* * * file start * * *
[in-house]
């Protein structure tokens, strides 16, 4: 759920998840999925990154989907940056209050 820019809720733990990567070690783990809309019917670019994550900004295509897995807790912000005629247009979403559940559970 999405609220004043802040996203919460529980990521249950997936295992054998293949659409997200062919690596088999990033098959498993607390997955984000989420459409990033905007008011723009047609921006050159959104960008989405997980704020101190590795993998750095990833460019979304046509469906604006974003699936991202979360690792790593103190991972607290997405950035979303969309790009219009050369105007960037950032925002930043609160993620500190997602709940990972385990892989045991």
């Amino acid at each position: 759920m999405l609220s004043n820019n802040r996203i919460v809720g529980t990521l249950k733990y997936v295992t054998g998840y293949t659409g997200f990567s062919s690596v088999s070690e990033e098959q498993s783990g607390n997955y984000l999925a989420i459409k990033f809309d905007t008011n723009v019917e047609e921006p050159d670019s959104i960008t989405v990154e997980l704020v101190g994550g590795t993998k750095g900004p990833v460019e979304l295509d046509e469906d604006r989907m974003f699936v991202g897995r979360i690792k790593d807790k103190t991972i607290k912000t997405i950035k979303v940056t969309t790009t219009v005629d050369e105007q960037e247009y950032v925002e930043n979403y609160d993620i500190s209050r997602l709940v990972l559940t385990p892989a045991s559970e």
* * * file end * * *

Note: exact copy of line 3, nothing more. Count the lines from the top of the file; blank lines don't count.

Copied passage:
């Amino acid at each position: 759920m999405l609220s004043n820019n802040r996203i919460v809720g529980t990521l249950k733990y997936v295992t054998g998840y293949t659409g997200f990567s062919s690596v088999s070690e990033e098959q498993s783990g607390n997955y984000l999925a989420i459409k990033f809309d905007t008011n723009v019917e047609e921006p050159d670019s959104i960008t989405v990154e997980l704020v101190g994550g590795t993998k750095g900004p990833v460019e979304l295509d046509e469906d604006r989907m974003f699936v991202g897995r979360i690792k790593d807790k103190t991972i607290k912000t997405i950035k979303v940056t969309t790009t219009v005629d050369e105007q960037e247009y950032v925002e930043n979403y609160d993620i500190s209050r997602l709940v990972l559940t385990p892989a045991s559970e």